It Just Got a Lot Easier to Connect Health Data to Other Data

A new tool tailored for local government and local advocate use.

A map showing census tract percentages of households where 30 percent or more of household income is spent on housing costs, from the new City Health Dashboard. (Credit: City Health Dashboard)

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When you think about the most pressing problems in urban America, the word multifaceted comes to mind. To break the cycle of intergenerational poverty, we need to be looking at education. To improve education, we need to look at zero-tolerance policing. And so on.

That’s especially true when it comes to health. The contributing factors are complex. Finding novel interventions to intractable problems like obesity and opioid overdoses, for example, require looking at data from a variety of areas both within and outside of healthcare fields. But these numbers exist in disparate data sets, often compiled by different organizations, with different methods — so they tend not to be so easy to manipulate.

Enter a new tool for policymakers, researchers, and civic leaders to explore these connections in one place, the City Health Dashboard. Launched by the Department of Population Health at NYU School of Medicine last week, the database presents an easy-to-navigate alternative to the U.S. Census Bureau’s American Fact Finder that brings together city-level and neighborhood-level numbers related to not only health but also its upstream and downstream factors — such as employment, housing and chronic absenteeism from school.

“It’s not a site that’s only about health or healthcare. It takes a broader view of what is health all about — what really produces health in our society?” says Dr. Marc Gourevitch, chair of the Department of Population Health at NYU and the lead researcher on the project. “We’re bringing together data not just about health but about what drives health, in one place, so that coherent conversations can be had in setting priorities and thinking about what we can do to improve population health and health equity.”

The interface was designed to make connections across the raw information hidden in its data, which includes a wide array of datasets pulled from the Centers for Disease Control, the Census Bureau, and other sources, covering the 500 largest American cities.

The dashboard began as a pilot project in 2017 involving four partner cities: Providence, R.I.; Waco, Texas; Kansas City, Kan.; and Flint, Mich. The team quickly realized that more peer comparisons were needed in order to best inform the public health experts, urban policy scholars, and lawmakers they intended to be the primary audience.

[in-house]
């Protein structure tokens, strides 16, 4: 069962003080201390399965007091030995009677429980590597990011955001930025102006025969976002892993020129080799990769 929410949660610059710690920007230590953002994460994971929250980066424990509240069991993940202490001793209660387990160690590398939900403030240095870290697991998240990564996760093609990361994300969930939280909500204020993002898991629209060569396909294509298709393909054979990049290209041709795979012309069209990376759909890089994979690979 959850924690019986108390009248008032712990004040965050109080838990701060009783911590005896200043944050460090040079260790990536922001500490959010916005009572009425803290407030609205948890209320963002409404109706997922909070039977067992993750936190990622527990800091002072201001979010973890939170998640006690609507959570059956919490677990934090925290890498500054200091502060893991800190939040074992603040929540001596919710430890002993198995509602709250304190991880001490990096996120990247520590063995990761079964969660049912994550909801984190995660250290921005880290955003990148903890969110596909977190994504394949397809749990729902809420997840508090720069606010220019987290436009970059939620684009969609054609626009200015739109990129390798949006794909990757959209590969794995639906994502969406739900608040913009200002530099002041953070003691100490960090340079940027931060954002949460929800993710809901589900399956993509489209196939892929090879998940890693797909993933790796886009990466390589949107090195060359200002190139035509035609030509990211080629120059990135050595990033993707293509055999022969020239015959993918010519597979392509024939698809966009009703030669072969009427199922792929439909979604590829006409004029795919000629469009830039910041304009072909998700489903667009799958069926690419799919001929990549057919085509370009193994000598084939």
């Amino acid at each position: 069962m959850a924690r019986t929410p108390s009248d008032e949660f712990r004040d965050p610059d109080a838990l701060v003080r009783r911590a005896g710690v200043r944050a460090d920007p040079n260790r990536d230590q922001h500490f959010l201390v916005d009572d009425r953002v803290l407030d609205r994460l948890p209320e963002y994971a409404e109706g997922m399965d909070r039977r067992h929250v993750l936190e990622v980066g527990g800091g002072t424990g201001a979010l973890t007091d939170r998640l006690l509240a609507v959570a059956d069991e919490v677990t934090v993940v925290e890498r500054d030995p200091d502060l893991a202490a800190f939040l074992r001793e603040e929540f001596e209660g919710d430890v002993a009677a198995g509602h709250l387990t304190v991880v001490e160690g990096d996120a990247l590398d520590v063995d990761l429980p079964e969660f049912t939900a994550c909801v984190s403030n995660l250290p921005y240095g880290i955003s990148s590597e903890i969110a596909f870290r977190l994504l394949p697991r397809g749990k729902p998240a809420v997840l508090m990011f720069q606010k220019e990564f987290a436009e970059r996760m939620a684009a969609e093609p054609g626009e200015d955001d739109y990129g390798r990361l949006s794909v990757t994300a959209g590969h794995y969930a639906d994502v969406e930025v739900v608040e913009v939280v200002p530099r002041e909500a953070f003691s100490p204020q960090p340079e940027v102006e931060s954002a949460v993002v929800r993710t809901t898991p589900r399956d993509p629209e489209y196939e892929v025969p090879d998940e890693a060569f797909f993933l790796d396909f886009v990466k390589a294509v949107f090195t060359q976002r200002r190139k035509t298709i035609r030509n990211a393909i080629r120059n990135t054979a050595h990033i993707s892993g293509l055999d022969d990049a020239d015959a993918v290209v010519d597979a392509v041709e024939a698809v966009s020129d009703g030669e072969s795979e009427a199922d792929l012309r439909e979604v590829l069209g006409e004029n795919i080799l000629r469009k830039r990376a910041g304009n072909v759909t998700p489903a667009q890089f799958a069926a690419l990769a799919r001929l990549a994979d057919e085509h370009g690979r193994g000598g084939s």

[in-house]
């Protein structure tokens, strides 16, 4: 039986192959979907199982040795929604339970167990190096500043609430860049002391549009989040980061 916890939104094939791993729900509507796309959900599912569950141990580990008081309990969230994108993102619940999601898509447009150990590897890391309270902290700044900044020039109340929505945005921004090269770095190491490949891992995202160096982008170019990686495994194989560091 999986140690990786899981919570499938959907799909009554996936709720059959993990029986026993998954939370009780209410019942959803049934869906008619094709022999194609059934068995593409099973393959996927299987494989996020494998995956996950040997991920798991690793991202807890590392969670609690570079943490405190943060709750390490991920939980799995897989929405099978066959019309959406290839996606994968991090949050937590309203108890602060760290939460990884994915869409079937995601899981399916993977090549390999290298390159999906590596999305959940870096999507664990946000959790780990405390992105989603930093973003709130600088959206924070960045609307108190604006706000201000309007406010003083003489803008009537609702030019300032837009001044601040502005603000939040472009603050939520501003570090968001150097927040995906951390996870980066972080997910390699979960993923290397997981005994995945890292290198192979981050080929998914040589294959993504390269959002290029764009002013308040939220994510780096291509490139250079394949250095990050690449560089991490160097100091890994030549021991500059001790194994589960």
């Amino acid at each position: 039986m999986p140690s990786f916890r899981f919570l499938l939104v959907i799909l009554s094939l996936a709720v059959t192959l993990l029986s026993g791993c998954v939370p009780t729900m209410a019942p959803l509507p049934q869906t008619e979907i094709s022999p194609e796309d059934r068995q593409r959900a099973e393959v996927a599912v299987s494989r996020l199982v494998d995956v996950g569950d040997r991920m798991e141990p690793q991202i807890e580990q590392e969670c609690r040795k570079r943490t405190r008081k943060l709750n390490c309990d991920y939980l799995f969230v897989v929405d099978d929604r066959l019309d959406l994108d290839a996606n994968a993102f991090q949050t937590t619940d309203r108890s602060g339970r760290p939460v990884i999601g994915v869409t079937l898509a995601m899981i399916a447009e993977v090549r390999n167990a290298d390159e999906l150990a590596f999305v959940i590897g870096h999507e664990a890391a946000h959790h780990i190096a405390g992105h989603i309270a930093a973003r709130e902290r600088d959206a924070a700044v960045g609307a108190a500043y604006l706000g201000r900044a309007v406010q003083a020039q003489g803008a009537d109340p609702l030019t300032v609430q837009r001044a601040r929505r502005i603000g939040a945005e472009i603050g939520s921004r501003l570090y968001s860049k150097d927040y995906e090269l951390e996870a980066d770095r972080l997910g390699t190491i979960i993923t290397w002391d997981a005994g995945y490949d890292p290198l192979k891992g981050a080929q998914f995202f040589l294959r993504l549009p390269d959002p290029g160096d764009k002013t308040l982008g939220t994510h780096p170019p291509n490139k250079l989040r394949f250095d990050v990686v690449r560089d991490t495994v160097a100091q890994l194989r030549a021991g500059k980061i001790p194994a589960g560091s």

“The idea for the dashboard came about from a recognition that most health data in the U.S. turned out to be organized at the county or state level. City leaders and community leaders lacked the granular data about health and its determinants at the level that they are responsible for or living in,” says Gourevitch.

Working with colleagues at NYU’s Wagner Graduate School of Public Service and the National Resource Network, which works with economically distressed cities, the City Health Dashboard team heard from a lot of the mayors and city managers who expressed interest in health as one of their top agenda items, but it wasn’t, essentially, because they were lacking data to manage against.

Often, it’s not a void of data that impedes public health progress as much as it’s a lack of standardization and organization. That’s why the City Health Dashboard team put a premium on careful data choices and thoughtful design. An advisory committee — comprising leaders in public health, elected officials, and researchers across the country — gave input on the project along the way.

The City Health Dashboard also produces custom scatter plots, like this one showing the relationship between frequent mental distress and households spending 30 percent or more of their income on housing. Each dot represents a census tract in Philadelphia. (Credit: City Health Dashboard)

Along with NYU, partners on the project include the Robert Wood Johnson Foundation (the primary funder), the National League of Cities, the National Resource Network, and the International City/County Management Association.

“We were involved with making sure that this is a resource that’s usable for local governments and is designed for them,” says Andrea Fox, deputy director of global programs at the International City/County Management Association.

The finished product, Fox says, encourages the complex connections that cities increasingly need to make in order to achieve positive outcomes across sectors. In some of the efforts Fox says the association has been involved with in terms of sustainability planning, the topic of access to dental care has come up a lot — not necessarily a traditional sustainability measure. “But it’s related to health, which is related to sustainability. People need to find new connections through data,” says Fox.

That’s why “[the dashboard] is a powerful tool,” Fox says. “[Local government] may go in there looking for information on opioid overdose and may come out looking at dental records.”

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Malcolm was a Next City 2015 equitable cities fellow, and is a contributing writer for the Fuller Project for International Reporting, a nonprofit journalism outlet that reports on issues affecting women. He’s also a contributing writer to POLITICO magazine, Philadelphia magazine, WHYY and other publications. He reports primarily on criminal injustice, urban solution and politics from his home city of Philadelphia.

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Tags: healthwalkabilityfood desertsdata

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